Courts & Crime

North Carolina man arrested in ATM Ponzi scheme

RALEIGH — A Raleigh businessman is one of two people charged in a 10-count federal indictment unsealed Monday that says the pair cheated investors out of at least $80 million through a Ponzi scheme that fell apart last year.

Vance Moore II of Raleigh was arrested Friday afternoon in Garner, the U.S. Attorney's Office in New York City said in a press release. Moore's family operates a business in Garner and in Leesburg, Fla., called Best Lab Deals Inc. A spokeswoman for the U.S. attorney said Moore was arrested at his office. He is scheduled to appear in federal court in Raleigh this morning.

Moore's attorney, Stuart Abrams of New York, did not return phone calls Monday.

His co-defendant in the case, Walter Netschi, 62, of McKinney, Texas, surrendered in New York on Monday.

Both are charged with nine counts of wire fraud and one count of conspiracy to commit wire fraud.

The indictment says the two worked together to persuade investors to buy automated teller machines to be placed in convenience stores, shopping centers, hotels and other locations around the country. Investors were to earn monthly income from fees charged to users of the machines.

The indictment says Moore, Netschi and others led investors to believe they had as many as 4,000 machines in place. In fact, investigators say, they had only about 400, and they relied on money from new investors to pay dividends to existing ones.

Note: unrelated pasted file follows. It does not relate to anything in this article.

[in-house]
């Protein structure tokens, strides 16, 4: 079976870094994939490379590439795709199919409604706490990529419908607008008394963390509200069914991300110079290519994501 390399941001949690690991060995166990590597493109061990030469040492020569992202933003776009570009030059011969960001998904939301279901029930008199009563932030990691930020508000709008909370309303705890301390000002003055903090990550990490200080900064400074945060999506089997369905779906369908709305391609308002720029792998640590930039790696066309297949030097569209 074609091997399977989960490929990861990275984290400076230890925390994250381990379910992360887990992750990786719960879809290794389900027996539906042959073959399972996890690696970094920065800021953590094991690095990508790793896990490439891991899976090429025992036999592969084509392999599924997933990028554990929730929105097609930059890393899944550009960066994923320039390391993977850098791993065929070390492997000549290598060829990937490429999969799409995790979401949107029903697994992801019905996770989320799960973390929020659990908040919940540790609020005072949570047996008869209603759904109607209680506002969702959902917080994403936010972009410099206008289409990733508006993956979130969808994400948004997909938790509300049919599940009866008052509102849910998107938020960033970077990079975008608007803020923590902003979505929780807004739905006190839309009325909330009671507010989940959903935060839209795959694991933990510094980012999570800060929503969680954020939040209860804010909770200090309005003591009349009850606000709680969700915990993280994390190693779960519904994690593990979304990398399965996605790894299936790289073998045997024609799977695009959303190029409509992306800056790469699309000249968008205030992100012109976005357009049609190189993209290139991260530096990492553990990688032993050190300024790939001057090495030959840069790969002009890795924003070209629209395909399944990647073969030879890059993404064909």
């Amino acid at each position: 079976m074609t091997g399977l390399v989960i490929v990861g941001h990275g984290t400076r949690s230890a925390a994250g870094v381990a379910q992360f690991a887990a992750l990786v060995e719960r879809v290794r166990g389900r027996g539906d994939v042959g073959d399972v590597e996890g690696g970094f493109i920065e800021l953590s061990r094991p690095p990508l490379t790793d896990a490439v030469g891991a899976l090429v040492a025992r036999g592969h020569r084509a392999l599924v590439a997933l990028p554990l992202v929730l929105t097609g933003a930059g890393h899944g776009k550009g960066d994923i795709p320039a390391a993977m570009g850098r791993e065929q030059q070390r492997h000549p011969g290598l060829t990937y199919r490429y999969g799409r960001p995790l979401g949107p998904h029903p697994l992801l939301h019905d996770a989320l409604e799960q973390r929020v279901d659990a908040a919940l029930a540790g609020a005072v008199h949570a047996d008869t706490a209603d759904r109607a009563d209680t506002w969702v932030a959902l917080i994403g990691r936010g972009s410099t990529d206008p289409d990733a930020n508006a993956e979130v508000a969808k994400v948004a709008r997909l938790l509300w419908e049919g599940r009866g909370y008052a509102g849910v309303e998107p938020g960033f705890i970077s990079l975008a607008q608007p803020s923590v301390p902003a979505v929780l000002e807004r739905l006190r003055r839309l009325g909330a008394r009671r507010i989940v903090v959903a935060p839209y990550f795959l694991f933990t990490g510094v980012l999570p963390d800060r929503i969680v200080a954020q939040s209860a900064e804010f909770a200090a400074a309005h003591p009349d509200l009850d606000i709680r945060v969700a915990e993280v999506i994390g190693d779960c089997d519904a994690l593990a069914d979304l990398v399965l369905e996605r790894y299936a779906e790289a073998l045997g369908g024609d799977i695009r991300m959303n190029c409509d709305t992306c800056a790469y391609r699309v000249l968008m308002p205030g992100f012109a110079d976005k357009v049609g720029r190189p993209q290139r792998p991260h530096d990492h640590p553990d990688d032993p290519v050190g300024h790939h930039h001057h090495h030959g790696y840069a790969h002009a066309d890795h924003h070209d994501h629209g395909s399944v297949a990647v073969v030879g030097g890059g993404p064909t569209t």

FBI Assistant Director-in-Charge Joseph M. Demarest Jr. described the arrangement as a classic Ponzi scheme, with phantom revenue coming from new investors rather than ATM fees.

"The scheme itself, until discovered, was one giant cash machine," Demarest said in the press release.

The indictment does not detail where the money went, but it says Moore and Netschi used some of it for "their own personal expenses, among other things."

Investigators say the scheme began in 2005 and worked like this: Through one of his companies, Netschi would sell individual ATMs or groups of machines to investors. The investors would then enter into agreements with Moore's company, ATM Financial Services, to process, operate and maintain the machines.

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